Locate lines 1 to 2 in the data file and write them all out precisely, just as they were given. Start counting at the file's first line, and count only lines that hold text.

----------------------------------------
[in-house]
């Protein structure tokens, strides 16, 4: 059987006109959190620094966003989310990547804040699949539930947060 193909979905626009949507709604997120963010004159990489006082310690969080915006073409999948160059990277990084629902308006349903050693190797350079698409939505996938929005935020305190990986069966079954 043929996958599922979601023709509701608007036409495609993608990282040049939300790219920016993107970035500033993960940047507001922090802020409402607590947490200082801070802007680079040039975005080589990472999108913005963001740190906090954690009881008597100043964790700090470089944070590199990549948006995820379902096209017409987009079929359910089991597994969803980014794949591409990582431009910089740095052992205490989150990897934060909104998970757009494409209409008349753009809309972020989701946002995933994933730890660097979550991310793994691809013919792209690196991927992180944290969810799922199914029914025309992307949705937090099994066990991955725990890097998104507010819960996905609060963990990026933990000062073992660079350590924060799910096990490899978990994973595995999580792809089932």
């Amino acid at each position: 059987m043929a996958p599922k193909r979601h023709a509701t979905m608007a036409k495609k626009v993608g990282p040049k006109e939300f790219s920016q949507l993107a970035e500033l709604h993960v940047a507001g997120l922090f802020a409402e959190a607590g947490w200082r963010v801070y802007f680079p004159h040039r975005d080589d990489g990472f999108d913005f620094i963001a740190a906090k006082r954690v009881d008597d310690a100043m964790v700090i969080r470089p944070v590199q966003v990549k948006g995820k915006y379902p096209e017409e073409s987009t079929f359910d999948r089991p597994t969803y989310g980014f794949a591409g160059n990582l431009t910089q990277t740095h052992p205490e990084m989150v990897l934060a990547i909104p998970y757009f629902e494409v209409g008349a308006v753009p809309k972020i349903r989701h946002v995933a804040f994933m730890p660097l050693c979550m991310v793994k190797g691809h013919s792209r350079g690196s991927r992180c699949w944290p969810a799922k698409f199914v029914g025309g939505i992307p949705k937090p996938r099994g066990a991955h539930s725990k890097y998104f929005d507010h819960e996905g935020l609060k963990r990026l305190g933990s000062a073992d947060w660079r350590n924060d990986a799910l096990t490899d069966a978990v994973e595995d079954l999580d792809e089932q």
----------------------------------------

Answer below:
[in-house]
């Protein structure tokens, strides 16, 4: 059987006109959190620094966003989310990547804040699949539930947060 193909979905626009949507709604997120963010004159990489006082310690969080915006073409999948160059990277990084629902308006349903050693190797350079698409939505996938929005935020305190990986069966079954 043929996958599922979601023709509701608007036409495609993608990282040049939300790219920016993107970035500033993960940047507001922090802020409402607590947490200082801070802007680079040039975005080589990472999108913005963001740190906090954690009881008597100043964790700090470089944070590199990549948006995820379902096209017409987009079929359910089991597994969803980014794949591409990582431009910089740095052992205490989150990897934060909104998970757009494409209409008349753009809309972020989701946002995933994933730890660097979550991310793994691809013919792209690196991927992180944290969810799922199914029914025309992307949705937090099994066990991955725990890097998104507010819960996905609060963990990026933990000062073992660079350590924060799910096990490899978990994973595995999580792809089932």